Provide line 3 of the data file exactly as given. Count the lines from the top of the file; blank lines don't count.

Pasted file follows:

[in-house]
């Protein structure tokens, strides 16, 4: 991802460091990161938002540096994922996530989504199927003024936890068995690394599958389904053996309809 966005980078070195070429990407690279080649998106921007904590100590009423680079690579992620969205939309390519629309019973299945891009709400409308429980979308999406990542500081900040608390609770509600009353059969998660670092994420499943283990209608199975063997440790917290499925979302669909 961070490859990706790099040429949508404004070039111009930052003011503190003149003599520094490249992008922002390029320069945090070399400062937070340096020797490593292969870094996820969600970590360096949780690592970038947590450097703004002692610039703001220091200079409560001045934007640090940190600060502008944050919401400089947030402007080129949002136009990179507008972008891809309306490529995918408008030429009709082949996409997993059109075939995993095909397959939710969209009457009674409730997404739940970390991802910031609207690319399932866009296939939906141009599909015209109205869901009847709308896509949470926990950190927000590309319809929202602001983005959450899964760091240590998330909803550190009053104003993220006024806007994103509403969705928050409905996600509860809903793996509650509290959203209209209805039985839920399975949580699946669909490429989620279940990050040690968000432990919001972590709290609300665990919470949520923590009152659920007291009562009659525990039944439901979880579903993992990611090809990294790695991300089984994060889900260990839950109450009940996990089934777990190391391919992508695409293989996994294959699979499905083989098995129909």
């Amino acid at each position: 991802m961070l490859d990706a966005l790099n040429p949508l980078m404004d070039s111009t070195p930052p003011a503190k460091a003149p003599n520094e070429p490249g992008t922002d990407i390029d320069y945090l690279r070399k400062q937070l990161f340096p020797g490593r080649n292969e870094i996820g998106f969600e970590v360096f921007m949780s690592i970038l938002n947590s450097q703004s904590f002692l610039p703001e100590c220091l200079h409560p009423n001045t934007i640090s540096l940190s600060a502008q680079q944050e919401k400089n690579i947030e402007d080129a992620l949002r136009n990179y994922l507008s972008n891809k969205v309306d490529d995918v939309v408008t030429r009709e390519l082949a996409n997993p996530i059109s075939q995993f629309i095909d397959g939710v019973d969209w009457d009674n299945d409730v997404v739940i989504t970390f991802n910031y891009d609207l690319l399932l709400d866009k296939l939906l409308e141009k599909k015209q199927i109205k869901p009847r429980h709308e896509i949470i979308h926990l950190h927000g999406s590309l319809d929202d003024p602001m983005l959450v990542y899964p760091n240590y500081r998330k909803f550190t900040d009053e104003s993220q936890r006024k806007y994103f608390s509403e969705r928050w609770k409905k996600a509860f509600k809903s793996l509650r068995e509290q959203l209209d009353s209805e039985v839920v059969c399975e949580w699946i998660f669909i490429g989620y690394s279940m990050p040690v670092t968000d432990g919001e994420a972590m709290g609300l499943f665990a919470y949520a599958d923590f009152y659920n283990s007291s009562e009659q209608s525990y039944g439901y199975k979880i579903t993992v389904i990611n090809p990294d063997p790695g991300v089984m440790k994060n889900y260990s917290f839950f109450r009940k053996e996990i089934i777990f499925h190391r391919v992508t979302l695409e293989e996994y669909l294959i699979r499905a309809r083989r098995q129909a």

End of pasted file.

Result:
């Amino acid at each position: 991802m961070l490859d990706a966005l790099n040429p949508l980078m404004d070039s111009t070195p930052p003011a503190k460091a003149p003599n520094e070429p490249g992008t922002d990407i390029d320069y945090l690279r070399k400062q937070l990161f340096p020797g490593r080649n292969e870094i996820g998106f969600e970590v360096f921007m949780s690592i970038l938002n947590s450097q703004s904590f002692l610039p703001e100590c220091l200079h409560p009423n001045t934007i640090s540096l940190s600060a502008q680079q944050e919401k400089n690579i947030e402007d080129a992620l949002r136009n990179y994922l507008s972008n891809k969205v309306d490529d995918v939309v408008t030429r009709e390519l082949a996409n997993p996530i059109s075939q995993f629309i095909d397959g939710v019973d969209w009457d009674n299945d409730v997404v739940i989504t970390f991802n910031y891009d609207l690319l399932l709400d866009k296939l939906l409308e141009k599909k015209q199927i109205k869901p009847r429980h709308e896509i949470i979308h926990l950190h927000g999406s590309l319809d929202d003024p602001m983005l959450v990542y899964p760091n240590y500081r998330k909803f550190t900040d009053e104003s993220q936890r006024k806007y994103f608390s509403e969705r928050w609770k409905k996600a509860f509600k809903s793996l509650r068995e509290q959203l209209d009353s209805e039985v839920v059969c399975e949580w699946i998660f669909i490429g989620y690394s279940m990050p040690v670092t968000d432990g919001e994420a972590m709290g609300l499943f665990a919470y949520a599958d923590f009152y659920n283990s007291s009562e009659q209608s525990y039944g439901y199975k979880i579903t993992v389904i990611n090809p990294d063997p790695g991300v089984m440790k994060n889900y260990s917290f839950f109450r009940k053996e996990i089934i777990f499925h190391r391919v992508t979302l695409e293989e996994y669909l294959i699979r499905a309809r083989r098995q129909a």